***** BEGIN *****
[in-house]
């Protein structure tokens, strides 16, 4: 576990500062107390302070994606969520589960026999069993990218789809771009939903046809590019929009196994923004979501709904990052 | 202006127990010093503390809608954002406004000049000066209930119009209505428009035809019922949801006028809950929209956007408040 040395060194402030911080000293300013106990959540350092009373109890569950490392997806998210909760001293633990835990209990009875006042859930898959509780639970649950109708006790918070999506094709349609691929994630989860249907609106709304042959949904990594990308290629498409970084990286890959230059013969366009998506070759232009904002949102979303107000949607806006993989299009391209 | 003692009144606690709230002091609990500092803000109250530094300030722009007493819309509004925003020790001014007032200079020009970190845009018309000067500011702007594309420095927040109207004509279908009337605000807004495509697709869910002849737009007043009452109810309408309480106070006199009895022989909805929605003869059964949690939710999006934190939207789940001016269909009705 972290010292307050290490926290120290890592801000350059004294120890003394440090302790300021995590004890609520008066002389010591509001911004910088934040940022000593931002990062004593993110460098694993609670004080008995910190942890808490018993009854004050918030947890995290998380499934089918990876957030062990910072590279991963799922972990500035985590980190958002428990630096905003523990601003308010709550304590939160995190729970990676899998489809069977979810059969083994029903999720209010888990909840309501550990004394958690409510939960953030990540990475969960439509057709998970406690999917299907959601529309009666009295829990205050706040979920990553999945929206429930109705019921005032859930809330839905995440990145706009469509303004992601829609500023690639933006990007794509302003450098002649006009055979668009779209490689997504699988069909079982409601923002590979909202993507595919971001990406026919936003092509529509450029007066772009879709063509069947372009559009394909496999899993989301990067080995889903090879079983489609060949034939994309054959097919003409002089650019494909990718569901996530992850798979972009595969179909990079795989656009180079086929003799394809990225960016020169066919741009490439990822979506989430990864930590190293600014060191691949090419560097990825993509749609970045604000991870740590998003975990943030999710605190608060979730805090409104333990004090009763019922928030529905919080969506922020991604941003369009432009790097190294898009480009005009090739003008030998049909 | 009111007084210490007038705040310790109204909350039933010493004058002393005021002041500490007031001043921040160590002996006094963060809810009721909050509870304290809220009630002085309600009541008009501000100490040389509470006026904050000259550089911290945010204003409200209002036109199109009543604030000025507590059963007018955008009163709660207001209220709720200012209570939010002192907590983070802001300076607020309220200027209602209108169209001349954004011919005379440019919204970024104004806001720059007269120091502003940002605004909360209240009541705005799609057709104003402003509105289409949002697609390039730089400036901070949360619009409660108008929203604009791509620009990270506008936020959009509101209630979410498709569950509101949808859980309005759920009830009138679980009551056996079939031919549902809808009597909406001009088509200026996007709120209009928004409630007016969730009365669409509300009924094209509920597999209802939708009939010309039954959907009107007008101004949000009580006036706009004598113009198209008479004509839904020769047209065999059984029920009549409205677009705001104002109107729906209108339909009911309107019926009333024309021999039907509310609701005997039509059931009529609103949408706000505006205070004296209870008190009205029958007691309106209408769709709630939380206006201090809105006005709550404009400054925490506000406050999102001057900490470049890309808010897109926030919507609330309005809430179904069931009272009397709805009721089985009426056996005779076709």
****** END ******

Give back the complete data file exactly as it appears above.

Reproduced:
[in-house]
């Protein structure tokens, strides 16, 4: 576990500062107390302070994606969520589960026999069993990218789809771009939903046809590019929009196994923004979501709904990052 | 202006127990010093503390809608954002406004000049000066209930119009209505428009035809019922949801006028809950929209956007408040 040395060194402030911080000293300013106990959540350092009373109890569950490392997806998210909760001293633990835990209990009875006042859930898959509780639970649950109708006790918070999506094709349609691929994630989860249907609106709304042959949904990594990308290629498409970084990286890959230059013969366009998506070759232009904002949102979303107000949607806006993989299009391209 | 003692009144606690709230002091609990500092803000109250530094300030722009007493819309509004925003020790001014007032200079020009970190845009018309000067500011702007594309420095927040109207004509279908009337605000807004495509697709869910002849737009007043009452109810309408309480106070006199009895022989909805929605003869059964949690939710999006934190939207789940001016269909009705 972290010292307050290490926290120290890592801000350059004294120890003394440090302790300021995590004890609520008066002389010591509001911004910088934040940022000593931002990062004593993110460098694993609670004080008995910190942890808490018993009854004050918030947890995290998380499934089918990876957030062990910072590279991963799922972990500035985590980190958002428990630096905003523990601003308010709550304590939160995190729970990676899998489809069977979810059969083994029903999720209010888990909840309501550990004394958690409510939960953030990540990475969960439509057709998970406690999917299907959601529309009666009295829990205050706040979920990553999945929206429930109705019921005032859930809330839905995440990145706009469509303004992601829609500023690639933006990007794509302003450098002649006009055979668009779209490689997504699988069909079982409601923002590979909202993507595919971001990406026919936003092509529509450029007066772009879709063509069947372009559009394909496999899993989301990067080995889903090879079983489609060949034939994309054959097919003409002089650019494909990718569901996530992850798979972009595969179909990079795989656009180079086929003799394809990225960016020169066919741009490439990822979506989430990864930590190293600014060191691949090419560097990825993509749609970045604000991870740590998003975990943030999710605190608060979730805090409104333990004090009763019922928030529905919080969506922020991604941003369009432009790097190294898009480009005009090739003008030998049909 | 009111007084210490007038705040310790109204909350039933010493004058002393005021002041500490007031001043921040160590002996006094963060809810009721909050509870304290809220009630002085309600009541008009501000100490040389509470006026904050000259550089911290945010204003409200209002036109199109009543604030000025507590059963007018955008009163709660207001209220709720200012209570939010002192907590983070802001300076607020309220200027209602209108169209001349954004011919005379440019919204970024104004806001720059007269120091502003940002605004909360209240009541705005799609057709104003402003509105289409949002697609390039730089400036901070949360619009409660108008929203604009791509620009990270506008936020959009509101209630979410498709569950509101949808859980309005759920009830009138679980009551056996079939031919549902809808009597909406001009088509200026996007709120209009928004409630007016969730009365669409509300009924094209509920597999209802939708009939010309039954959907009107007008101004949000009580006036706009004598113009198209008479004509839904020769047209065999059984029920009549409205677009705001104002109107729906209108339909009911309107019926009333024309021999039907509310609701005997039509059931009529609103949408706000505006205070004296209870008190009205029958007691309106209408769709709630939380206006201090809105006005709550404009400054925490506000406050999102001057900490470049890309808010897109926030919507609330309005809430179904069931009272009397709805009721089985009426056996005779076709």